Despite the arguments for death penalty, there are numerous arguments against it. First is the value of human life. Human life is so valuable that even the worst offenders should not be deprived of their lives. It is argued that life should be preserved at all times unless there is no good reason not to preserve it (Van & Conrad, 1983). The second reason is that each and every person has a right to live including those who commit capital offences. Capital offenders like murderers have this right and hence being sentenced to death deprives them of this fundamental right. There is the risk of executing the innocent as a result of a flawed or an incompetent justice system. This is the most common argument against the death penalty. Jurors, prosecutors or even witnesses may commit mistakes that may lead to the conviction of an innocent person. According to Amnesty International (2004), “the death penalty legitimizes the irreversible act of violence by states and will inevitably claim innocent lives. The risk of executing an innocent life can never be eliminated as long as the human justice system remains fallible”. For example, in the USA, 130 people sentenced to death have been found innocent and have been released from death row since 1973. Another reason is that retribution is wrong as it has been found to be morally flawed and problematic both in concept and practice. Death penalty has also been found to fail to deter people from capital offences. The only reason deterring people from such crimes is the likelihood of being caught or punished. Death penalty is also inhumane, cruel and degrading (Henningfeld, 2006). Methods of execution such as hanging, lethal injection and electrocution usually cause enormous suffering to the offenders.
The government of Singapore should completely abolish the death penalty. Clearly, the arguments against it outweigh those for it. Death penalty denies people the right to life and is also an inhumane practice. As Singapore’s nominated MP Laurence Lien stated the country must believe that every human life is precious, just emphasizing on how valuable life is. There has been no sufficient evidence to support the fact that it leads to deterrence. The fallible human justice system also puts innocent people at the risk of execution and yet the punishment is irreversible. Singapore’s mandatory death penalty also leaves no room mitigation as all it requires is the prosecution to prove the accused is guilty (Ong, 2014). In such a case the judge is left with no options but to pronounce a death sentence. Death penalty evidently shows that a society has given up on its people. Death penalty has also been found not to reduce certain capital offences hence no need of Singapore to continue enforcing it. It is time Singapore abolished it and come up with other effective legal methods of dealing with such crimes.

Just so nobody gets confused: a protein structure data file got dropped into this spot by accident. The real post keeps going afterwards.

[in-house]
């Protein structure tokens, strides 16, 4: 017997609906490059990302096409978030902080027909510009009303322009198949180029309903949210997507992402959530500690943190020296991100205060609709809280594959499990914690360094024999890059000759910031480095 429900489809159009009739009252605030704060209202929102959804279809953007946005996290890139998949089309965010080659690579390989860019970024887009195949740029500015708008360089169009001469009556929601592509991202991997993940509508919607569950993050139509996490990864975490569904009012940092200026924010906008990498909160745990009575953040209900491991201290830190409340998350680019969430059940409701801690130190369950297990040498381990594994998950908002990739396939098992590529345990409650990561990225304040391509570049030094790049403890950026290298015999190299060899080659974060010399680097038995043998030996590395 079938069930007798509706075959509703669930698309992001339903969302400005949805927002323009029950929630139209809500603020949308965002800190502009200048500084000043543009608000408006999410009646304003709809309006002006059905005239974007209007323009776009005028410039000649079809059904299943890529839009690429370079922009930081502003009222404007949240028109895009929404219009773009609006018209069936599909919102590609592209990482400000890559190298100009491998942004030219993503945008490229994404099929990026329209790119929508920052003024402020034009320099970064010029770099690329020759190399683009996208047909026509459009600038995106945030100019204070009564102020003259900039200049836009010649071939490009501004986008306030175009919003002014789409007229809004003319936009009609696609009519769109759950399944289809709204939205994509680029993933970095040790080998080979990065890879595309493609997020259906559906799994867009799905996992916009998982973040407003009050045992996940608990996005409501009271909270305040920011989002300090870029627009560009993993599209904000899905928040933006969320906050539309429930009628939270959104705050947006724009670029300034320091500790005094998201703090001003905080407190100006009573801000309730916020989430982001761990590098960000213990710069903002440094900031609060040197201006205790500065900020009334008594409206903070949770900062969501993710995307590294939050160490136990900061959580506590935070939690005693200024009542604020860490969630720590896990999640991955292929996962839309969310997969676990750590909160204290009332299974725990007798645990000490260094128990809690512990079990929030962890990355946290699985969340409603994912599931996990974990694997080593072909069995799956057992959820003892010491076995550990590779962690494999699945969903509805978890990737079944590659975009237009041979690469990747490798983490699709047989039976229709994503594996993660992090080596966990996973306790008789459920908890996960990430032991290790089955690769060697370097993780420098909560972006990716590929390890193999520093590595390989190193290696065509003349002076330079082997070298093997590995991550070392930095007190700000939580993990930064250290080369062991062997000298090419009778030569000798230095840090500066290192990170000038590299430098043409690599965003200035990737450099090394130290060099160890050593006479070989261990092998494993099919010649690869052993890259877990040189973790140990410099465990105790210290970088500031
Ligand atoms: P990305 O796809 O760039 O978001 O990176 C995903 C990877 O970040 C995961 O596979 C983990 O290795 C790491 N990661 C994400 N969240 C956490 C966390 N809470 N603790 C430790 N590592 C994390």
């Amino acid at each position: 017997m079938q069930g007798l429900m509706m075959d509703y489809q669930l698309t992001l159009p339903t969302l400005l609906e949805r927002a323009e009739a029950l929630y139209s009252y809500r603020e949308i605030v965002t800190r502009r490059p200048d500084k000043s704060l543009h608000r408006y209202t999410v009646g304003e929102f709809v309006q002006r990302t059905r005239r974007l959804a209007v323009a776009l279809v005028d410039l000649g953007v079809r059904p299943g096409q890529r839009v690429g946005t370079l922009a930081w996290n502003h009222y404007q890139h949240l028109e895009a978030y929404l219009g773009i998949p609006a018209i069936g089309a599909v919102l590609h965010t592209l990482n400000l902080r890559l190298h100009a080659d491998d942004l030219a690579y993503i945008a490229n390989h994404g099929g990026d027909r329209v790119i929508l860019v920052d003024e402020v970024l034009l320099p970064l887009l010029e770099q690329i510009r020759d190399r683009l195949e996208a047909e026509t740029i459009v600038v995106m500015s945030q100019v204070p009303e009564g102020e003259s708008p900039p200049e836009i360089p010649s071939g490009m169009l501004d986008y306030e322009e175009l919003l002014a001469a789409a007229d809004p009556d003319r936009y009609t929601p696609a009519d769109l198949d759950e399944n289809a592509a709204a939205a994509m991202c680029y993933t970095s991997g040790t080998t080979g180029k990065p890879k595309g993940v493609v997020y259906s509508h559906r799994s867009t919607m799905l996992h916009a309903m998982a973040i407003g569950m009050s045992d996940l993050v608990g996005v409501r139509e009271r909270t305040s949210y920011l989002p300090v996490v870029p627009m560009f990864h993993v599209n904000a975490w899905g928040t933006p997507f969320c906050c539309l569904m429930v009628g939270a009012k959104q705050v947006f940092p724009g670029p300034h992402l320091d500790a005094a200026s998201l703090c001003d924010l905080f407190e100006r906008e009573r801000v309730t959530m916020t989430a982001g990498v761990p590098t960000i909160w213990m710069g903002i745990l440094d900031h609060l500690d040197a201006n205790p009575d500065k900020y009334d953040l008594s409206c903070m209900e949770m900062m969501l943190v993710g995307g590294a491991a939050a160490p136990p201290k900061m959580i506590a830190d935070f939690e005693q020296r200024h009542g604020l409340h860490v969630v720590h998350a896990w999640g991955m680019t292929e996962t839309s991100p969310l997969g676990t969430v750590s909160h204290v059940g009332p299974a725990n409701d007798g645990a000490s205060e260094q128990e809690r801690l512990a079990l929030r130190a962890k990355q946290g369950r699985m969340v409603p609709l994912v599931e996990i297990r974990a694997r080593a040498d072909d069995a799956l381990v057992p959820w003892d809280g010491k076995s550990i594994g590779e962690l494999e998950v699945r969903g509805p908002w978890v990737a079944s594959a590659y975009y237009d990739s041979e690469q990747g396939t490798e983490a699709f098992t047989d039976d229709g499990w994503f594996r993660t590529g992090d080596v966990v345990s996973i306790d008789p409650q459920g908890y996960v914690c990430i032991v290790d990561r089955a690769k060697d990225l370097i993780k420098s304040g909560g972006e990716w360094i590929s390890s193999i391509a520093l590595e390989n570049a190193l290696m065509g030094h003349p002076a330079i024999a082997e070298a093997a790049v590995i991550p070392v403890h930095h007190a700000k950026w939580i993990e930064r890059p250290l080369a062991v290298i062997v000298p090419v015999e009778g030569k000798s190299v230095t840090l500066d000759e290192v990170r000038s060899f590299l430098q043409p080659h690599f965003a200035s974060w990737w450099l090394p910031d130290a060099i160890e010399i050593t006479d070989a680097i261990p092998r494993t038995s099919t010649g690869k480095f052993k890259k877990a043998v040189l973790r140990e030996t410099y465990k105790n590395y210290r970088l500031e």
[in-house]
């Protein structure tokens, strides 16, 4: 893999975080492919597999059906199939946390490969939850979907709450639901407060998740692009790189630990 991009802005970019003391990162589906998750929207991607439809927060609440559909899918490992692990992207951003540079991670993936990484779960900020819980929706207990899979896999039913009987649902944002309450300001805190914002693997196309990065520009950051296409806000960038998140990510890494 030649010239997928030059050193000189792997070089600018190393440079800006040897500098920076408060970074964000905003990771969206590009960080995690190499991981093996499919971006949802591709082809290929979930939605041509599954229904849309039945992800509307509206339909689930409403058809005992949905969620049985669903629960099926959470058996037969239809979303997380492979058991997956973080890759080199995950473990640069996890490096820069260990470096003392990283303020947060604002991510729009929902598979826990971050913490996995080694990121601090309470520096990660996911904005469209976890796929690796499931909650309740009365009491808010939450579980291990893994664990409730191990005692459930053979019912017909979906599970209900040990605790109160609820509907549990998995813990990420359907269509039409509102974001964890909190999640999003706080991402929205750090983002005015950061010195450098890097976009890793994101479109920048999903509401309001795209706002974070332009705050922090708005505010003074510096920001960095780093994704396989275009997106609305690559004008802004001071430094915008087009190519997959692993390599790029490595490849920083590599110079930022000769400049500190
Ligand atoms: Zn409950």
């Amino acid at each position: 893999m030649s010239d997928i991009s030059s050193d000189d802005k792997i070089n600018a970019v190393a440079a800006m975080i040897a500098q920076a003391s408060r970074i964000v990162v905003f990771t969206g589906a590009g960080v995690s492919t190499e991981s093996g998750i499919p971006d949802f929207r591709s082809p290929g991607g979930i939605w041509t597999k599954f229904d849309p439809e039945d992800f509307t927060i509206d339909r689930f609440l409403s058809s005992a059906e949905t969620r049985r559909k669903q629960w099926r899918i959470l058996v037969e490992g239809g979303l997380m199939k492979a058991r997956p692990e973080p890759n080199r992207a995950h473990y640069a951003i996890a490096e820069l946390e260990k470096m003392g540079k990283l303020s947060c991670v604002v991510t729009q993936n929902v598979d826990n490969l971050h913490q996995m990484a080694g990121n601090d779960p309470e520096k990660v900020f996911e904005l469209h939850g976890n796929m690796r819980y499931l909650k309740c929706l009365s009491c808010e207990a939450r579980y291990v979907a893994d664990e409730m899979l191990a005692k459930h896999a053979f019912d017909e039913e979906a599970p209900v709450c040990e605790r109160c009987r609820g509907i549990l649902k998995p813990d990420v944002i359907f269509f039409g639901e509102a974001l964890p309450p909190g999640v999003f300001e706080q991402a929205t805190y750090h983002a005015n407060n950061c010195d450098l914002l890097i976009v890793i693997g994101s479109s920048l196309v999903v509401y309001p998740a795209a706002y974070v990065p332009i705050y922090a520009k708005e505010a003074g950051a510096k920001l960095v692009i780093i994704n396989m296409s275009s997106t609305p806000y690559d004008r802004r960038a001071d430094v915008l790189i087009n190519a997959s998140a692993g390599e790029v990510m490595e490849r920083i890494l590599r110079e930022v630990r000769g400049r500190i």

Amnesty International Report 2000: Singapore. (n.d.).
Amnesty International., & Amnesty International. (2004). Singapore, the death penalty: A hidden toll of executions. London: International Secretariat.
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Henningfeld, D. A. (2006). The death penalty: Opposing viewpoints. Farmington Hills, MI: Greenhaven Press.
Isenberg, I. (1977). The Death penalty. New York: H.W. Wilson Co.
Kukathas, U. (2008). Death penalty. Detroit, MI: Greenhaven Pres
Ong, Andrea. "News | AsiaOne." News | AsiaOne. N.p., n.d. Web. 01 Apr. 2014. Retrieved from
Van, . H. E., & Conrad, J. P. (1983). The death penalty: A debate. New York: Plenum Press.